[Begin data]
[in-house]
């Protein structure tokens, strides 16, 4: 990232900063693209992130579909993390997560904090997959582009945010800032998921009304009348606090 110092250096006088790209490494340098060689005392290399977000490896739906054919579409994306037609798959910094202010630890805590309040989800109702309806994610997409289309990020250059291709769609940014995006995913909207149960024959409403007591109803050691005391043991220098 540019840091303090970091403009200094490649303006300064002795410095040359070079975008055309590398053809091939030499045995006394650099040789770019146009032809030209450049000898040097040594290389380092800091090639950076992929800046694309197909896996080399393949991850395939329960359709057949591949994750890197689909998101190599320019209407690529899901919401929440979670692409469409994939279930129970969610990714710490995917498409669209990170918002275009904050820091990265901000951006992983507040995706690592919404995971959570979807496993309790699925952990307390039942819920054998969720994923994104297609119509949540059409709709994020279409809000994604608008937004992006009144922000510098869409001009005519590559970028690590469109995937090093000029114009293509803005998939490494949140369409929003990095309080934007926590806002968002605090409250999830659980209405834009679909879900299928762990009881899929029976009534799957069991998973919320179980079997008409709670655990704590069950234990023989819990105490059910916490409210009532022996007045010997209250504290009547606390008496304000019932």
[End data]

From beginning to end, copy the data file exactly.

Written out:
[in-house]
């Protein structure tokens, strides 16, 4: 990232900063693209992130579909993390997560904090997959582009945010800032998921009304009348606090 110092250096006088790209490494340098060689005392290399977000490896739906054919579409994306037609798959910094202010630890805590309040989800109702309806994610997409289309990020250059291709769609940014995006995913909207149960024959409403007591109803050691005391043991220098 540019840091303090970091403009200094490649303006300064002795410095040359070079975008055309590398053809091939030499045995006394650099040789770019146009032809030209450049000898040097040594290389380092800091090639950076992929800046694309197909896996080399393949991850395939329960359709057949591949994750890197689909998101190599320019209407690529899901919401929440979670692409469409994939279930129970969610990714710490995917498409669209990170918002275009904050820091990265901000951006992983507040995706690592919404995971959570979807496993309790699925952990307390039942819920054998969720994923994104297609119509949540059409709709994020279409809000994604608008937004992006009144922000510098869409001009005519590559970028690590469109995937090093000029114009293509803005998939490494949140369409929003990095309080934007926590806002968002605090409250999830659980209405834009679909879900299928762990009881899929029976009534799957069991998973919320179980079997008409709670655990704590069950234990023989819990105490059910916490409210009532022996007045010997209250504290009547606390008496304000019932």